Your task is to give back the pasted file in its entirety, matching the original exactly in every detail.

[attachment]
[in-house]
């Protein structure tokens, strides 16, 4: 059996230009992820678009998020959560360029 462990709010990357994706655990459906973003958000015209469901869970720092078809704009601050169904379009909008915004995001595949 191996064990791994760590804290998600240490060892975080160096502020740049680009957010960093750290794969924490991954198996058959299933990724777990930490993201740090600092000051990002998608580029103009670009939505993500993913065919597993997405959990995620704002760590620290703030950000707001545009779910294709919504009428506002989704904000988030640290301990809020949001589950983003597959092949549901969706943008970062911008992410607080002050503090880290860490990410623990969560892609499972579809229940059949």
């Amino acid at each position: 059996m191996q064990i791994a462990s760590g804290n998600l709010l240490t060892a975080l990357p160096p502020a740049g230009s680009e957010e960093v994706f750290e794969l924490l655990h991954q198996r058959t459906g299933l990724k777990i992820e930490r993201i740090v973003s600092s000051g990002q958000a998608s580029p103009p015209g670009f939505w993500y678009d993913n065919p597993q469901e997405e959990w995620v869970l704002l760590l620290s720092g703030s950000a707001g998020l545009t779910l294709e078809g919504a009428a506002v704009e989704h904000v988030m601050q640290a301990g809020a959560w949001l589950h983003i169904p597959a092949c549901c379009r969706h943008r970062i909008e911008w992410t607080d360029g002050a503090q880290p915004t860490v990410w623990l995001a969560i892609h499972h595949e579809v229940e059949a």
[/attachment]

[in-house]
């Protein structure tokens, strides 16, 4: 059996230009992820678009998020959560360029 462990709010990357994706655990459906973003958000015209469901869970720092078809704009601050169904379009909008915004995001595949 191996064990791994760590804290998600240490060892975080160096502020740049680009957010960093750290794969924490991954198996058959299933990724777990930490993201740090600092000051990002998608580029103009670009939505993500993913065919597993997405959990995620704002760590620290703030950000707001545009779910294709919504009428506002989704904000988030640290301990809020949001589950983003597959092949549901969706943008970062911008992410607080002050503090880290860490990410623990969560892609499972579809229940059949």
């Amino acid at each position: 059996m191996q064990i791994a462990s760590g804290n998600l709010l240490t060892a975080l990357p160096p502020a740049g230009s680009e957010e960093v994706f750290e794969l924490l655990h991954q198996r058959t459906g299933l990724k777990i992820e930490r993201i740090v973003s600092s000051g990002q958000a998608s580029p103009p015209g670009f939505w993500y678009d993913n065919p597993q469901e997405e959990w995620v869970l704002l760590l620290s720092g703030s950000a707001g998020l545009t779910l294709e078809g919504a009428a506002v704009e989704h904000v988030m601050q640290a301990g809020a959560w949001l589950h983003i169904p597959a092949c549901c379009r969706h943008r970062i909008e911008w992410t607080d360029g002050a503090q880290p915004t860490v990410w623990l995001a969560i892609h499972h595949e579809v229940e059949a």